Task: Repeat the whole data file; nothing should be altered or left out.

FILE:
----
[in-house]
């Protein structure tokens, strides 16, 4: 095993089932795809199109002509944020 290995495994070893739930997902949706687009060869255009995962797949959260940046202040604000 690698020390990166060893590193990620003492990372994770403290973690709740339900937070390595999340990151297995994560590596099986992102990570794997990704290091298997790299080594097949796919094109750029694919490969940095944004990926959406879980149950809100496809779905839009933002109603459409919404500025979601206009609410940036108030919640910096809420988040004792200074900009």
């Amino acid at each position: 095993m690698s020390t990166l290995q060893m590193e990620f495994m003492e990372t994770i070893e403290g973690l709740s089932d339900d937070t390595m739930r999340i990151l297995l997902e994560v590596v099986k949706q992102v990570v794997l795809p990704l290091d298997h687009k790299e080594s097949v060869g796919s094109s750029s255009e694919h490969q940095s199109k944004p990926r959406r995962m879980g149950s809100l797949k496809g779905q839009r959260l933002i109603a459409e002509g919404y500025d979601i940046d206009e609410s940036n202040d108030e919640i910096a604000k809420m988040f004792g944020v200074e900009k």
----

[in-house]
């Protein structure tokens, strides 16, 4: 095993089932795809199109002509944020 290995495994070893739930997902949706687009060869255009995962797949959260940046202040604000 690698020390990166060893590193990620003492990372994770403290973690709740339900937070390595999340990151297995994560590596099986992102990570794997990704290091298997790299080594097949796919094109750029694919490969940095944004990926959406879980149950809100496809779905839009933002109603459409919404500025979601206009609410940036108030919640910096809420988040004792200074900009």
């Amino acid at each position: 095993m690698s020390t990166l290995q060893m590193e990620f495994m003492e990372t994770i070893e403290g973690l709740s089932d339900d937070t390595m739930r999340i990151l297995l997902e994560v590596v099986k949706q992102v990570v794997l795809p990704l290091d298997h687009k790299e080594s097949v060869g796919s094109s750029s255009e694919h490969q940095s199109k944004p990926r959406r995962m879980g149950s809100l797949k496809g779905q839009r959260l933002i109603a459409e002509g919404y500025d979601i940046d206009e609410s940036n202040d108030e919640i910096a604000k809420m988040f004792g944020v200074e900009k």